by Simmy Parker
For some, writing a winter preparation checklist is a sad thing.
After all, it’s the list that tells us summer is officially over and winter is just around the corner.
Most people dread it, and others approach it with a real “bring it on” attitude.
Either way, the tasks the winter prep list will likely mention can often be a bit of a challenge and require some shrewd thinking on the part of you, the homeowner, particularly if you lack some DIY skills and basically all thumbs when it comes to home maintenance.
Not being handy and yet owning a home can be a frightful combination.
Regardless of your level of handy-ness, winter is coming, and you probably have things in your yard that need to be readied for winter.
This might include putting some stuff in the shed, like a barbeque, or covering up certain things like patio furniture that’s too heavy to move anywhere.
But what about that really lovely pergola you bought last May?
Yes, the one that’s sitting near the edge of your patio, looking quite stunning surrounded by late fall colors, that you’ll be able to use for maybe 3 or 4 more days before the weather turns.
With structures that stand outside year round, that you can’t move or dismantle, there are specific steps you should take to ensure they maintain structural integrity once the first frost arrives and bites into them with a grip that won’t let go until maybe April, depending where you live.
By taking these steps now, you are helping your future self by getting the pergola ready for use in the spring.
The more work you do now, the less you have to do later.
Now is the time to get that pergola winterized, before any flakes have fallen. But they’re coming…this Saturday at 7pm, according to the weather dude.
Ok, no need to panic. You can just throw a tarp on top of your pergola real quick, right? And leave it there all winter long. Right?
That was easy! Yay, we did it! Problem solved!
Hold on… cut it out. Did you not notice that I was being sarcastic?
Here’s the thing. They make covers for gazebos, that fit the gazebo perfectly. Kind of like this…
Isn’t that nice? What a lucky gazebo, having such a nice form-fitting covering to keep the snow off of it.
But what about pergolas? Say you have a really weirdly shaped pergola, with odd angles jutting out everywhere. What kind of winter covering is going to fit on top of that?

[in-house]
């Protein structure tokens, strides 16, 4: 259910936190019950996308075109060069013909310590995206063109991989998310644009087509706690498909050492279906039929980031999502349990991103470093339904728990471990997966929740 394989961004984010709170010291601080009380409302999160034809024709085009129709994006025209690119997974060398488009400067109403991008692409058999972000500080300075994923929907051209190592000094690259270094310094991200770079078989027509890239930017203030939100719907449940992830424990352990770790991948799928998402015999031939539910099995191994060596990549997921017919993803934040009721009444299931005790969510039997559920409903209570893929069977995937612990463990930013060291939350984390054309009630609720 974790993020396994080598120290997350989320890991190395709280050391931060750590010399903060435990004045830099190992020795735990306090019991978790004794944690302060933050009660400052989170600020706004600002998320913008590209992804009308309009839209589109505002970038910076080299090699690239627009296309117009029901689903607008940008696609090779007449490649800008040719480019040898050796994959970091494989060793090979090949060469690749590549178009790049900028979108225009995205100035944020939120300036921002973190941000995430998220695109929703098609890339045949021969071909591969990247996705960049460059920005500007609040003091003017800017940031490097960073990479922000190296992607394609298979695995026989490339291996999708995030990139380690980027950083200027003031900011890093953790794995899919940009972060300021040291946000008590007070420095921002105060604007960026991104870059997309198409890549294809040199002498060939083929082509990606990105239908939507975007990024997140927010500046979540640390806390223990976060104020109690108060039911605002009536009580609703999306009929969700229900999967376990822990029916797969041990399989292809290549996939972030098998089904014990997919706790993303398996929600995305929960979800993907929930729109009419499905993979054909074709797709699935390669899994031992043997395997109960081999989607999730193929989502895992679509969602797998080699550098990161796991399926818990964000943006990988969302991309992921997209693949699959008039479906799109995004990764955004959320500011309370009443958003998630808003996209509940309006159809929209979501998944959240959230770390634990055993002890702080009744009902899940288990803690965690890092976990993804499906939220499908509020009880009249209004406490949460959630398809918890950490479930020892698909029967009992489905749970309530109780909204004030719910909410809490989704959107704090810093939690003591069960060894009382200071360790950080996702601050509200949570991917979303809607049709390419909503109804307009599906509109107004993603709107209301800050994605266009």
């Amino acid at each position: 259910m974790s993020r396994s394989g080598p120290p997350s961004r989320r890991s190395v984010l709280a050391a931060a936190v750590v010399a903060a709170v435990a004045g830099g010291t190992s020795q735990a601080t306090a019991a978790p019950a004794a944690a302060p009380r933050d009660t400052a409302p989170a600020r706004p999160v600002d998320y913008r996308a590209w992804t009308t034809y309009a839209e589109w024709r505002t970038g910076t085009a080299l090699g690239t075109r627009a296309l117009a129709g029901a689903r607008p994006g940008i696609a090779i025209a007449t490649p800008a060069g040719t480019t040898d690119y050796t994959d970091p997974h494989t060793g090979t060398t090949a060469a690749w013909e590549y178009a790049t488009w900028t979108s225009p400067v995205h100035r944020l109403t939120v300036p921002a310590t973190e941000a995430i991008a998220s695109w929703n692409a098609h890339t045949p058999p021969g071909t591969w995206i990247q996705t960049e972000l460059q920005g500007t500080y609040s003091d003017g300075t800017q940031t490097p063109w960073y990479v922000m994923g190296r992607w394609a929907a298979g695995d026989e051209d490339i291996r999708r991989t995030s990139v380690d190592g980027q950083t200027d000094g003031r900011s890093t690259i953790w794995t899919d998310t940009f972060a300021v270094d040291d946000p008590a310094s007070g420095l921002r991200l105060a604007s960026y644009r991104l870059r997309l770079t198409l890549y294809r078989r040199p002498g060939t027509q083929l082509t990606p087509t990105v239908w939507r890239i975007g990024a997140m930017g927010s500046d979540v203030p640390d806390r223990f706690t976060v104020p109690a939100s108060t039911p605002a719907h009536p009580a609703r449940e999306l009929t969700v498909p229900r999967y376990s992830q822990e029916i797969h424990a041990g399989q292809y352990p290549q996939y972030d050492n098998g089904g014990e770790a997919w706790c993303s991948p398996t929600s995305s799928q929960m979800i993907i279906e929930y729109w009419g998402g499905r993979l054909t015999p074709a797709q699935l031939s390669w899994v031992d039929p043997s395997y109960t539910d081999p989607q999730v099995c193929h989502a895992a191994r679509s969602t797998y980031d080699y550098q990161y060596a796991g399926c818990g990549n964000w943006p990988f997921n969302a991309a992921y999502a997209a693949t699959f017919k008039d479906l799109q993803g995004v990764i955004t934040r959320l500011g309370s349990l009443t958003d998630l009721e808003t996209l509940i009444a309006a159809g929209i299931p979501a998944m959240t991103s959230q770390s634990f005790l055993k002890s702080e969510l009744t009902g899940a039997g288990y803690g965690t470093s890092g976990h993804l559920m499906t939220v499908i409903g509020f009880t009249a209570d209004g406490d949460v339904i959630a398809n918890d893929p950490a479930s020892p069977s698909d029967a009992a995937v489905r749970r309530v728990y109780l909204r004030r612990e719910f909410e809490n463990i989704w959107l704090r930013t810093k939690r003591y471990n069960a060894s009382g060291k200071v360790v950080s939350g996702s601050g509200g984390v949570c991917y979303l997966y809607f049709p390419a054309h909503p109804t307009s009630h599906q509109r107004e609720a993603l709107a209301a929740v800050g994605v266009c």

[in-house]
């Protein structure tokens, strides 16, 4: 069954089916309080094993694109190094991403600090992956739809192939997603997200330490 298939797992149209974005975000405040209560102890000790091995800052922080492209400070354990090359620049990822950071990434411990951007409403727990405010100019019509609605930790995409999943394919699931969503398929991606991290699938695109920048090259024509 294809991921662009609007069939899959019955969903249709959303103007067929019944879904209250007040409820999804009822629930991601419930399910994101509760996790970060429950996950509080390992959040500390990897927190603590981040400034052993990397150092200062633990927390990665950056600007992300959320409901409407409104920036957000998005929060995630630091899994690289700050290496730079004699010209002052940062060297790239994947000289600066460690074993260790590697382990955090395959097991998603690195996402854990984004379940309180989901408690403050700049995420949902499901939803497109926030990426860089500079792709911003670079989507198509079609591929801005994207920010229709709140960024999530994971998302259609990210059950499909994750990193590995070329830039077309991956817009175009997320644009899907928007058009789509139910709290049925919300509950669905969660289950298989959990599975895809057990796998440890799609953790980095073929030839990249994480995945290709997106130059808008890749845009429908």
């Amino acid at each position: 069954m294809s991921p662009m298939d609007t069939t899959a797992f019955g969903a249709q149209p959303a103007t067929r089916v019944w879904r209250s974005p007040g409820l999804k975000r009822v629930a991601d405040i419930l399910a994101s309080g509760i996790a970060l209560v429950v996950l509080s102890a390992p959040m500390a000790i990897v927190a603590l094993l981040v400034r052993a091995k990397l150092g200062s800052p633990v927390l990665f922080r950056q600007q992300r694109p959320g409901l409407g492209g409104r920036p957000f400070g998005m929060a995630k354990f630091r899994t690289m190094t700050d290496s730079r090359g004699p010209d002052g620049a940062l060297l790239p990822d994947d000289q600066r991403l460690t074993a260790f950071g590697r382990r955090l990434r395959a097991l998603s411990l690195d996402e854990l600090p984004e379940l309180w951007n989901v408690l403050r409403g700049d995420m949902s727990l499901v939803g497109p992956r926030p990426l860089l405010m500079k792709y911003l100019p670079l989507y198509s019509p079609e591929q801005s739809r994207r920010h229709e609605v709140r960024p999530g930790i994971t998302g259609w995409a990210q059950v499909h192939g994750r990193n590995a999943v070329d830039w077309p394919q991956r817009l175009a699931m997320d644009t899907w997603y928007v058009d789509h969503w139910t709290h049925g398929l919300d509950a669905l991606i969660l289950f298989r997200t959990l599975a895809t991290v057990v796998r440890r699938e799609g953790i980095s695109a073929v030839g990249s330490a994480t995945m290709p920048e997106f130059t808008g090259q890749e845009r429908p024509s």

That’s right – none.
Unless the company you bought the pergola from has the perfect covering for that pergola, you are not going to be simply throwing a waterproof tarp over it and coming back in the spring.
It’s just not going to be that easy – sorry.
There are covers available for pergolas, but they’re generally meant for shading purposes, not shielding them from snow purposes.
It’s not just the fact that pergolas come in so many shapes and sizes, and that’s only the store bought models!
What about the custom built models that people have constructed all the time?
Our point being, there’s 1001 different pergola designs and shapes and there’s no standard winter covering that can fit over all of them.
Plus, even if you buy a huge tarp, chances are it’s not going to fit properly over your pergola.
That’s not to say it can’t, but it probably won’t.
Still, you’re going to want to avoid the following situation…
This nice vinyl pergola got crushed under the weight of a ton of snow. This is to be avoided at all costs, obviously.
But how do you think a covering or tarp is going to stop this from happening? It’s not. If anything, collecting more snow on top of your pergola is just going to cause it to fall over or collapse.
Therefore, you’re better off not covering it with anything and just using a broom to sweep the snow off of it the same way you’d shovel your driveway.
Don’t feel like brushing the snow off of your pergola? I guess this is where we have to ask you – how much do you actually care about that pergola?
We only ask this because if you let the snow pile on top of it, depending on the specific pergola that you have, the weight of the snow just might cause it to cave in in some way.
We don’t mean to be all doom and gloom, but pergolas do get wrecked every winter due to too much snow piling up on them.
That said, it all depends on the design. Some pergolas look really cute in the winter time and they do not get damaged.
This is because of the way certain pergolas are shaped. Because of the effective shape, the wood or vinyl used in its construction doesn’t allow for too much snow to accumulate, and the snow simply falls off onto the ground, where you can safely shovel it away.
Also, the above type of pergola is also fairly easy to brush the snow off of with a broom or some kind of implement. That is, if you can reach the top. In any case, it’s not the type of pergola to cave in due to snow, simply by design.
This is something you might want to consider before buying your next pergola, but, if you’ve already bought it, you now need to figure out how to keep it in top shape through the winter, without using a tarp or letting the snow simply pile up.
Wood pergolas are obviously going to be open to more damage from the elements than, say, vinyl pergolas.
Let’s assume you manage to keep the pergola from collapsing under the weight of a huge pile of snow. Then what?
What about the fact that the temperature is changing all the time and snow and ice are building up on your pergola day after day, and they’re not going away.